(philosophy except from www.vicerolives.com)
Through history humanity has fought to survive. Whether the antagonist has been the environment, animals or other people does not change man’s adversarial relationship to the world. The constant struggle and strife of survival is something which ingrains in us our spirits and makes the dawning sun relevant. I have seen many, many vantages of life from hunger to war, loneliness and companionship. My experiences have taught me invaluable lessons which I would like to share with you shortly but first I must speak of my intentions. I am a man of subtle humility as you will read; I may, at times, fall prey to vanity. It is a flaw which resonates my imperfect humanity.
Truth be told, we are always most excited to talk of ourselves simply because we are the experts of ourselves. With this let me concede to a moment of humility and state that I am no more perfect than anyone else. I do, however, possess a talent which makes my perspective, and this book, unique. You see, my talent is for observation and deduction; for taking seemingly inane objects, behaviors and symbols and uncovering relevant patterns rarely seen. It is a fixation of curiosity, imagination and downright intellectual gluttony which tempts my mental wanderlust nearly to the point of insanity. This unique perspective can, at times, make the world into a perversion such as when I wonder if the trees outside are actually upside down (It could stand to reason, seeing as their drinking and eating organs are actually under-ground).
“Truth be told, we are always most excited to talk of ourselves simply because we are the experts of ourselves.”
Even as I write this I must be careful not to fall into the abyss of my own head. Just know that my mind is unrestrained by logic, and that it is voracious in its passion for entertainment, and that it is only entertained by the mysteries and puzzles of anything and everything. My loving wife has been witness to the mental trappings to which I am frequently confined. It is hopefully easy to appreciate the beauty and complexity of my talent from afar. Few people will ever truly understand the difficulty that has contributed to this grand opus of mine. I tell her that there are times when my mind is a storm and I must apply all of my effort to maintain the structures and my faculties lest the roaring wind rip apart my sanity. The truth here is that my head is not the calmest of places and so I must be vigilant in assuring my foundation does not weaken. This foundation is one of several pillars, namely the discipline of my father, the understanding of my adoptive mother, the warmth of my birth mother, the love of my siblings and above all the devotion and strength of my wonderful wife. At the times I am most lost among the storm, she is the shining light that guides me back home and kisses each new scar. So where do I go when I venture forth? Why don’t I stay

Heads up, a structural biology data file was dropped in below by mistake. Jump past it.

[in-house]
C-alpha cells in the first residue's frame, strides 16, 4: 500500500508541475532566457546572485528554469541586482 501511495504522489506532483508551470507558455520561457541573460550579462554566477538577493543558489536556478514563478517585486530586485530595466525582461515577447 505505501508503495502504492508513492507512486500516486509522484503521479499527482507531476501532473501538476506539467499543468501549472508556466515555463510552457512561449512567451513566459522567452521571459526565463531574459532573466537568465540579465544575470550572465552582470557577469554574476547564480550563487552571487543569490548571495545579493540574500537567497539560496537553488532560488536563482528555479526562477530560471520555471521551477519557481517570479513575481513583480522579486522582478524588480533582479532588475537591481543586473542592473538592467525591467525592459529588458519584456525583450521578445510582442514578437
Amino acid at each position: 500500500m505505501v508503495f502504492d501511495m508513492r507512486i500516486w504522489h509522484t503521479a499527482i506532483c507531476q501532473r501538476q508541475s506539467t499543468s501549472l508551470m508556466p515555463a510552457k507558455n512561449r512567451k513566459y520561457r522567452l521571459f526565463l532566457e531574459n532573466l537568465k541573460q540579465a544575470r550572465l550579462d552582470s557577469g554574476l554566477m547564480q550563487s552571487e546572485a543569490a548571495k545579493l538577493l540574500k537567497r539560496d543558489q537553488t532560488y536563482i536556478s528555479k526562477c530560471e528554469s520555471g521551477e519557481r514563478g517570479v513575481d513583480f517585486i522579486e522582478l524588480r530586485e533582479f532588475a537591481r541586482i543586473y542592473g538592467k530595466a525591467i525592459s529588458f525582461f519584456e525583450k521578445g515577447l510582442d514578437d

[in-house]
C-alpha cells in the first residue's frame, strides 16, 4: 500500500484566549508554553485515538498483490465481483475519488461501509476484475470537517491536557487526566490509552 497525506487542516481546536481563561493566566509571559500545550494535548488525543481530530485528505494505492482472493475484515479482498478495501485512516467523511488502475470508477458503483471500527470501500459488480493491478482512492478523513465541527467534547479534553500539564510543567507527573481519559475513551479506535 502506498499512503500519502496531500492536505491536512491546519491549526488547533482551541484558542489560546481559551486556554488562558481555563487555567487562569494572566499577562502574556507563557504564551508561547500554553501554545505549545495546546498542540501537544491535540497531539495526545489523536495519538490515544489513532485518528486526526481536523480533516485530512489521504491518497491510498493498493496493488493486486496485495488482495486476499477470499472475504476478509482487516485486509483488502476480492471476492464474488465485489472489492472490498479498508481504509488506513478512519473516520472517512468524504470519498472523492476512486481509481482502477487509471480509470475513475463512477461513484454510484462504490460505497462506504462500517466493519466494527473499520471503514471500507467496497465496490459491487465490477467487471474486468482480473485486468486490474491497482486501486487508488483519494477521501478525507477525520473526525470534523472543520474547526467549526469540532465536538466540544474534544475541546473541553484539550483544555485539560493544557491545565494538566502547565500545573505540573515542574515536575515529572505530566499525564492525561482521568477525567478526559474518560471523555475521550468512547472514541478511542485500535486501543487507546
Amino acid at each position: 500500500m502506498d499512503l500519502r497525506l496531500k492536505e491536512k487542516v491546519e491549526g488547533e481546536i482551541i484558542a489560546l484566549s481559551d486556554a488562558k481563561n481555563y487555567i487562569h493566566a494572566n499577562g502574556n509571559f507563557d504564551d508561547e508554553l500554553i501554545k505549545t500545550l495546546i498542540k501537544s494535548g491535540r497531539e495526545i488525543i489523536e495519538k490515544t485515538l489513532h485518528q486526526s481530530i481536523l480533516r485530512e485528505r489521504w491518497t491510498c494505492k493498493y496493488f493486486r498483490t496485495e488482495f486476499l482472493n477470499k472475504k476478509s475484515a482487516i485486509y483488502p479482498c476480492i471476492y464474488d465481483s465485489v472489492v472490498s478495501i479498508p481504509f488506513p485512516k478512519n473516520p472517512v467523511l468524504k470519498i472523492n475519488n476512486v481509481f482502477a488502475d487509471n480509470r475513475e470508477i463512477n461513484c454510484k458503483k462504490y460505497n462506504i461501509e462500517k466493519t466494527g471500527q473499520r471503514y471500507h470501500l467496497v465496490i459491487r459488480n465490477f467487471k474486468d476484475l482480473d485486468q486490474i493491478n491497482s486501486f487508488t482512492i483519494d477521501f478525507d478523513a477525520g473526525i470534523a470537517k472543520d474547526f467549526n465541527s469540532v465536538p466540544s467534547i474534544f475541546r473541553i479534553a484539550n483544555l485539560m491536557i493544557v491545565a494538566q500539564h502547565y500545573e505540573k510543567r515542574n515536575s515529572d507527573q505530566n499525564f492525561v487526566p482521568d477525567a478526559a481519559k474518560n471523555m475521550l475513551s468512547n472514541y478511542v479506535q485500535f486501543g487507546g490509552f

“Where it is safe? Well it is no less than a compulsion, an inner obligation to see that which I alone have been destined to see, with eyes only I possess. To sedate my mind would be like sedating my legs at the foot of a path only I was meant to walk.”
This is a path of understanding, an understanding found by asking questions no one has ever asked. The answers that I find along this path are not just for my gain but for the whole of humanity. This lofty goal, assuredly, reeks of grandeur but I write this with the purest motivation.
A good thing done for any reason still begets a result of good things. It is with this in mind that I willfully succumb to the volatility of the unknown realms of the mind and fight my way back, and present to you my findings. The unknown of the mind is quite a paradox. Simply put, how can a person find answers where questions do not readily exist? The answer lies in the idea that not every question that exists has been previously asked. The trick, then, becomes finding the unasked questions. As an example; it is not uncommon to wonder “Why do I exist?” a question with an indefinite answer. What if instead we asked “What does my existence accomplish?” or instead “Why do I want to exist?” These questions are finite, because we can answer them with certainty after deep introspection. It is only through introspection, and answering finite questions, that I (we) can move forward. The answers found may lead to bigger answers or more complex questions but always forward, even when I (we) must reassess questions I (we) had previously answered. This is movement in the unknown and may even allude to navigation. The second step becomes developing motivation, or “the potential which becomes movement.” The problem with movement is that it mandates the utilization of some means of propulsion. Just like learning to use one’s legs to walk using muscles and sinew, it is also necessary to learn mobilization of the mind using words. I had to relearn what I thought I’d known about words in order to use them properly for this task.